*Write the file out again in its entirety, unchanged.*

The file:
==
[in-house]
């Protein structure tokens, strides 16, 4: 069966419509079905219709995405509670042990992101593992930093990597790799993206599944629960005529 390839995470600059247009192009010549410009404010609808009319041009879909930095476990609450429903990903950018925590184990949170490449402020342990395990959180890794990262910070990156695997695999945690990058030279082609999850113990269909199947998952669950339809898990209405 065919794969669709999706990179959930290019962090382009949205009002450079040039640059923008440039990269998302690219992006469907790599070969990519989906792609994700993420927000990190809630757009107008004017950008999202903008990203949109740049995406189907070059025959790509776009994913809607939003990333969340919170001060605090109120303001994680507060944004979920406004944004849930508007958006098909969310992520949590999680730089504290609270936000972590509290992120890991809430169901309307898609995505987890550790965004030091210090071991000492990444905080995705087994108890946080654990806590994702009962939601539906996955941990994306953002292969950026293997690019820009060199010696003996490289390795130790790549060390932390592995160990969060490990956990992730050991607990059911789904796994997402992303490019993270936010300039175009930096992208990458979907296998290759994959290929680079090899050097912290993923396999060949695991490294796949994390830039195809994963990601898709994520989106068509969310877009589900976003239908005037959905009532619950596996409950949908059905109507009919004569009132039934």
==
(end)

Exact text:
[in-house]
């Protein structure tokens, strides 16, 4: 069966419509079905219709995405509670042990992101593992930093990597790799993206599944629960005529 390839995470600059247009192009010549410009404010609808009319041009879909930095476990609450429903990903950018925590184990949170490449402020342990395990959180890794990262910070990156695997695999945690990058030279082609999850113990269909199947998952669950339809898990209405 065919794969669709999706990179959930290019962090382009949205009002450079040039640059923008440039990269998302690219992006469907790599070969990519989906792609994700993420927000990190809630757009107008004017950008999202903008990203949109740049995406189907070059025959790509776009994913809607939003990333969340919170001060605090109120303001994680507060944004979920406004944004849930508007958006098909969310992520949590999680730089504290609270936000972590509290992120890991809430169901309307898609995505987890550790965004030091210090071991000492990444905080995705087994108890946080654990806590994702009962939601539906996955941990994306953002292969950026293997690019820009060199010696003996490289390795130790790549060390932390592995160990969060490990956990992730050991607990059911789904796994997402992303490019993270936010300039175009930096992208990458979907296998290759994959290929680079090899050097912290993923396999060949695991490294796949994390830039195809994963990601898709994520989106068509969310877009589900976003239908005037959905009532619950596996409950949908059905109507009919004569009132039934």